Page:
The shopping street Algade is one of the oldest streets in Aalborg and its history can be traced back to the 1000s. Here, you will also find the lift for the underground, Franciscan Monastery Museum.
Algade is one of Aalborgs longest shopping streets with various specialty shops and entrance to the mall Salling. In Salling you can access Salling Rooftop, where you can find a fantastic panorama view of the whole city and port, and you can try to nervewrecking skywalk.
Aalborg has gone through numerous transition phases. The city has existed for more than 1000 years and a lot has happened since the Vikings settled down in Algade. Traces from the past has helped to uncover, what life was like in Aalborg, what the people’s homes looked like, and how they occupied themselves. You can gain insight in the history by visiting the underground museum, The Franciscan Monastery Museum, and its entrance is right next to Salling. You simply need to use the elevator, and you'll end up 3 meters underground, where the museum is.
The street appeared on a natural tongue of chalk, which rose above the water level of the Limfjord. The stretch closest to the department store Salling is the oldest part. Findings indicate that Algade already was developed to its current extent by the 1100s. In the oldest part of the street, you can also find Budolfi Kirke, which was built in the 1300s. In the opposite end of Algade you can find the cozy Nørregade, which recently went through a renovation.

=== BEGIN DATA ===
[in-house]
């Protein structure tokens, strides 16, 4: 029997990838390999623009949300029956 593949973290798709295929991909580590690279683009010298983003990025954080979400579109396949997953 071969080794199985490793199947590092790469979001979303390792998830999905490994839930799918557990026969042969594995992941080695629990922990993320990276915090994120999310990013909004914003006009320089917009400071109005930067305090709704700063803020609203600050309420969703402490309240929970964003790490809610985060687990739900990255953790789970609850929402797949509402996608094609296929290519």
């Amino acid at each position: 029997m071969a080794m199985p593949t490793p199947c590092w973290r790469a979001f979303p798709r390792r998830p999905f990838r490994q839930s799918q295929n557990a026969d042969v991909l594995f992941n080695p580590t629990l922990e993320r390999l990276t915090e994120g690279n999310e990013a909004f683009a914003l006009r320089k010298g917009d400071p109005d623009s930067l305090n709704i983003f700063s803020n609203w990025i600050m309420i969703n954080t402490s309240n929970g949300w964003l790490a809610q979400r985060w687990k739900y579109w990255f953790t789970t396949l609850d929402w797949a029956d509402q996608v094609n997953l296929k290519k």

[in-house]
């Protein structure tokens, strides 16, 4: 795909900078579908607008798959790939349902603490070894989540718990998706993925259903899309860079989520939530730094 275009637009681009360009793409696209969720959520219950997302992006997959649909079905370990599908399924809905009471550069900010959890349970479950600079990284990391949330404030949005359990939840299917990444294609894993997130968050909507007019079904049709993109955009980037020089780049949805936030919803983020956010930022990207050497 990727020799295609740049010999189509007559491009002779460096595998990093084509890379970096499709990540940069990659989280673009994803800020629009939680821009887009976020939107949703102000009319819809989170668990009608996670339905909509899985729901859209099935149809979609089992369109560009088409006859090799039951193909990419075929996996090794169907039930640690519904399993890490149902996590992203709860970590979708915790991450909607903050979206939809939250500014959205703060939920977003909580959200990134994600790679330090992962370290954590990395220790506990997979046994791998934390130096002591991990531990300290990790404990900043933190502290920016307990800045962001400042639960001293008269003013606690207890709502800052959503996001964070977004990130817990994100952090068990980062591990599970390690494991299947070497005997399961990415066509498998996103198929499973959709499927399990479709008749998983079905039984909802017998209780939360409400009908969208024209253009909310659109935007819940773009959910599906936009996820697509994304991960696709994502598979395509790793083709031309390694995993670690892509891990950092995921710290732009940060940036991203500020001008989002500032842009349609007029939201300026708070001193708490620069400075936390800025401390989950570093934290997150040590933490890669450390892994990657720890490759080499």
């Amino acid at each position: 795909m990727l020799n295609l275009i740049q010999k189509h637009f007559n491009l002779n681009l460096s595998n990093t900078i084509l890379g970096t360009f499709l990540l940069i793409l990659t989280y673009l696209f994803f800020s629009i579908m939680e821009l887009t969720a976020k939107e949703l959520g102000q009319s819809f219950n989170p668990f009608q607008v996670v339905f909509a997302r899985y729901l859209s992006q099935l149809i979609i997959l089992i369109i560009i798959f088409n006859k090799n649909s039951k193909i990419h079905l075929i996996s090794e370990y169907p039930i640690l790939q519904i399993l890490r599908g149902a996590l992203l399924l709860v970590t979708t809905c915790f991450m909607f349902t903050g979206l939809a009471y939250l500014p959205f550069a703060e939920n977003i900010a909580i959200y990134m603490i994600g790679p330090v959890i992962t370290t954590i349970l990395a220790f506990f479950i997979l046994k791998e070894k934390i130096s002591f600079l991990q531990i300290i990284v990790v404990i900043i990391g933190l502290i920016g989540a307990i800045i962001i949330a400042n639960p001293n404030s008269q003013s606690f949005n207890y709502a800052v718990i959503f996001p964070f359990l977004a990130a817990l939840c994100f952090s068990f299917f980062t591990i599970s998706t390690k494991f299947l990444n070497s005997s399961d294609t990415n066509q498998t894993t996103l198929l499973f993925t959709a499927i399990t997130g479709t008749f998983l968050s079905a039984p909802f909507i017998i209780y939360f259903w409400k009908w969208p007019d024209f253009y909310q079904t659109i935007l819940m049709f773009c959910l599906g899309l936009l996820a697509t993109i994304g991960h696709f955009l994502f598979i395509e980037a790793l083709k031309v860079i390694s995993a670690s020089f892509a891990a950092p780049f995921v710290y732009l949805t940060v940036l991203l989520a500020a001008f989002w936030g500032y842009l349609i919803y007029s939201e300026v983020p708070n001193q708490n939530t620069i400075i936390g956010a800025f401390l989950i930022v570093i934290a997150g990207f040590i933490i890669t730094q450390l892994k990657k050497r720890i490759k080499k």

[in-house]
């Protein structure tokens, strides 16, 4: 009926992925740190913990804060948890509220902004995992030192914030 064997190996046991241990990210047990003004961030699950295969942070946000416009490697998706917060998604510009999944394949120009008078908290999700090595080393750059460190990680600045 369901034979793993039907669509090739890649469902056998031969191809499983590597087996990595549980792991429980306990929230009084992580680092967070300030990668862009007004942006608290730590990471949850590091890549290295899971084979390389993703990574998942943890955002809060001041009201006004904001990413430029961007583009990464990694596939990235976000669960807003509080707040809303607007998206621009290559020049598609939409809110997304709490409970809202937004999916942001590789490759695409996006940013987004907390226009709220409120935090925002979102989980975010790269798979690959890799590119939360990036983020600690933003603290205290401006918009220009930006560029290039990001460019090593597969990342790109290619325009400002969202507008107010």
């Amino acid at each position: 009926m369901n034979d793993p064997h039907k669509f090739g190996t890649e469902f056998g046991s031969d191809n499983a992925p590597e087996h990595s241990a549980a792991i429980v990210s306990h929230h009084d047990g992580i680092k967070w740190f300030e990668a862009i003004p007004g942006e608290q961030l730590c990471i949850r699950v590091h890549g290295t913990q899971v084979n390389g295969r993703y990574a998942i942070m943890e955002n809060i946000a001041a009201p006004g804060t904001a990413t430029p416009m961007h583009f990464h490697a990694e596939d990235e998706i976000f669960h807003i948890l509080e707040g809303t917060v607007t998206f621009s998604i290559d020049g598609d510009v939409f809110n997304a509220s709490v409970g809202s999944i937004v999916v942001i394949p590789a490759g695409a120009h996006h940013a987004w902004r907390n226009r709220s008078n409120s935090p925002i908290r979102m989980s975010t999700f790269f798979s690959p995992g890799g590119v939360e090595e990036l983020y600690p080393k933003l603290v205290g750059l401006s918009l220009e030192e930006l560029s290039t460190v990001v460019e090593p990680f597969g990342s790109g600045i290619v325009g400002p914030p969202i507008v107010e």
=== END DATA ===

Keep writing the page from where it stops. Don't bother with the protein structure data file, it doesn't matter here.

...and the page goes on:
In the 1900s, it was primarily workmen and their families who resided in Algade. Typically, houses’ lifespan does not exceed that of the city’s structure, so, even though some of the houses date back to the renaissance, none of them are as old as the street itself. Only Budolfi Cathedral, built in the 1300s, can compare to Algade's great age.
A smaller side street, Hjelmerstald, which is one of Aalborg's oldest and coziest streets, made of cobblestones and small charming houses, can be found next to Algade. The street was made in the 1600s and most of the small houses are 200-300 years old. The street is definitely worth a visit.
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